Ted Sarandos, chief content officer at Netflix, doesn't come across as an impatient fellow. But ask him which conventions of television and film he'd most like to change and he shoots back: "The waiting."
He's wasting no time trying to change that. Netflix (Tech30) released the second season of its biggest show, "Orange is the New Black," all at once Friday, as is the streaming service's custom for its original shows. ,
In Sarandos' view, there are still too many artificial delays baked into the traditional television business. He described the attitude this way: "We're gonna string the audience along for several weeks so that we can sell ads and promote our shows."
"Every kind of flavor of that should go out the window, as we have conditioned the universe to expect instant gratification by the Internet," he said.
Sarandos is using Netflix's $3 billion content budget to nudge -- or shove -- Hollywood in that on-demand direction.
In an interview at Netflix's headquarters, Sarandos said he doubted that "Orange," about inmates at a women's prison in upstate New York, would have made it onto traditional television in the form it's in today.
He was "cautiously optimistic" when the inaugural seasons of "House" and "Orange" were released last year, but said he understood why many others were skeptical.
"It was a likely bet that an Internet DVD-by-mail company who's been streaming for a few years was not going to launch TV shows that mattered right off the bat," he said.
"I would have said it would have taken several years to get to the level of original programming that we've achieved in our first year, both in terms of size of the audience; to the critical reception of the shows; to the importance that they've played in the culture."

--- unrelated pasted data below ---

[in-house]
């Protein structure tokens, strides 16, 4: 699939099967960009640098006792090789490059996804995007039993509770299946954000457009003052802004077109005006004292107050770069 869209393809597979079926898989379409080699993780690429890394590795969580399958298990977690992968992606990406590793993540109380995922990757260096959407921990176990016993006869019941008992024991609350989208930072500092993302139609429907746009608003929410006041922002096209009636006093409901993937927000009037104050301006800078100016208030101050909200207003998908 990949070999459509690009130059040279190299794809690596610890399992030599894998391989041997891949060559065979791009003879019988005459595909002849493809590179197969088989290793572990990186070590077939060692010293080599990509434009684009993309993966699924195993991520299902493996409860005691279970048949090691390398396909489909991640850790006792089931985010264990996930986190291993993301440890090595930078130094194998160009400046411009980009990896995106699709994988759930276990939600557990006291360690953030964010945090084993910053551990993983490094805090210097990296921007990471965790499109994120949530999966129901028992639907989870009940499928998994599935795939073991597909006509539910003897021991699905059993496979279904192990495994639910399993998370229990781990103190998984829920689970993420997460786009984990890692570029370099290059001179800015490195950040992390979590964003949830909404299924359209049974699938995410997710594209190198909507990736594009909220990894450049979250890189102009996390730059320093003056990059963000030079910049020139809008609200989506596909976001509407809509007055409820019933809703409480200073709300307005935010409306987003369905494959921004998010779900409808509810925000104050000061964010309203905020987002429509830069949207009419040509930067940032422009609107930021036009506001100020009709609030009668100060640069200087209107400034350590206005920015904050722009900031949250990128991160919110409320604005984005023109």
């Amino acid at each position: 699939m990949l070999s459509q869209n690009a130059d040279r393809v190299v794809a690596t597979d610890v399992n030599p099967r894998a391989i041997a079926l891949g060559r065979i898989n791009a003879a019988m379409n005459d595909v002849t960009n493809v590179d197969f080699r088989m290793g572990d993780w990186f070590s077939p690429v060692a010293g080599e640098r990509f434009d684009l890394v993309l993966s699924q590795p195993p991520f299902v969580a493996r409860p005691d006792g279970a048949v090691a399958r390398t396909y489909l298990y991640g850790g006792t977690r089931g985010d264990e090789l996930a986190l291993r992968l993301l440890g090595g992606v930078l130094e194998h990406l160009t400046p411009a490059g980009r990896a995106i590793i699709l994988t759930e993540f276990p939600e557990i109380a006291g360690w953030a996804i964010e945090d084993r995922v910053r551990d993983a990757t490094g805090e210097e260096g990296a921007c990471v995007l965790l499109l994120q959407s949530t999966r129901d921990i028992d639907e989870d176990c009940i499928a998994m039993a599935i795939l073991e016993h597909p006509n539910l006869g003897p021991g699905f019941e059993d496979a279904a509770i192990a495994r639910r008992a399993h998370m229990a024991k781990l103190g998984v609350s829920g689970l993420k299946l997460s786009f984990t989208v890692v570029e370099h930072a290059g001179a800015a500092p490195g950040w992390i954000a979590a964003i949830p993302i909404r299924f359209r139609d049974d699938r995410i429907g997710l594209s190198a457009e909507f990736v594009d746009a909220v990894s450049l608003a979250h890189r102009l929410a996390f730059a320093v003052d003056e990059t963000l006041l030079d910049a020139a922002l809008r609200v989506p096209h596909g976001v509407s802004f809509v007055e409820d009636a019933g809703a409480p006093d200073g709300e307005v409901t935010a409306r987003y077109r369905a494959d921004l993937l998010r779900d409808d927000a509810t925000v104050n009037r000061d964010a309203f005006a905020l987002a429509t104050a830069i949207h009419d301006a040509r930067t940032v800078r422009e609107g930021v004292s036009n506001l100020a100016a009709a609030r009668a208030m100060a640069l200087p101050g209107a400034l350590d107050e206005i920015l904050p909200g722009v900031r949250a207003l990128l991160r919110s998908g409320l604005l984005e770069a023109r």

Just last week, one of the stars of "Orange," Laverne Cox, appeared on the cover of Time, illustrating what the magazine called "The Transgender Tipping Point." Sarandos said he was proud of that, and cited it as a sign that "the show is in the national dialogue." (Watch his comments here.)
Ratings would be another sign, but Netflix has steadfastly declined to share specific viewership data for its shows, arguing it has no reason to do so because it doesn't sell advertising.
Nielsen ratings are for ad sales, Sarandos said, "so there's no real reason for us to engage Nielsen and report our ratings to other folks."
He did drop a couple of hints about the company's two biggest original hits, though.
"They're both very successful shows, but 'Orange is the New Black' is the larger one," Sarandos said.
Asked whether "Orange" is, for instance, twice as popular as "House," he said: "No, no, definitely not."
The audiences for the two series are distinct, he said, with some overlap: "'House of Cards' would skew older and more male. 'Orange' would skew younger and more female."
Have more than half of Netflix's subscribers watched "Orange?" He repeated the question, then said, "It's got a very big fan base."
Ads and news stories about February's second season of "House of Cards" caused many subscribers to prepare by binge-watching the first season, giving the series what Sarandos called its "biggest viewing day" on the eve of season two's premiere.
"We're seeing it this week with the run-up of 'Orange' as well," he said.
While press attention around Netflix's new shows sometimes lingers on the hardcore fans who "absolutely devour the show in the first 13 hours," that attention might be misplaced, Sarandos suggested. "The vast majority of the people, they will watch at their own pace, whenever they want, at whatever pace they want."
The curiosity around Netflix's original series is natural, but it's worth keeping in mind that they make up only a tiny portion of total Netflix viewing.
"About 70 percent of the total watching on Netflix is television shows in their previous season models," Sarandos said. "Our original programming is growing. And movies, they still hold onto about 30 percent of the business."
When Sarandos spoke about creating shows for "the on-demand generation," he grew animated; to him, it's about giving consumers more control over what they watch.
"I've never heard anybody say, 'You know what would be great? If I put in my question in Google and waited a week for the answer to come back,'" he quipped. "I don't think that the sexiness, the allure of anticipation, is anywhere near as good as the satisfaction of watching."
Watch more of Stelter's interview with Ted Sarandos on "Reliable Sources" this Sunday at 11 a.m. Eastern time.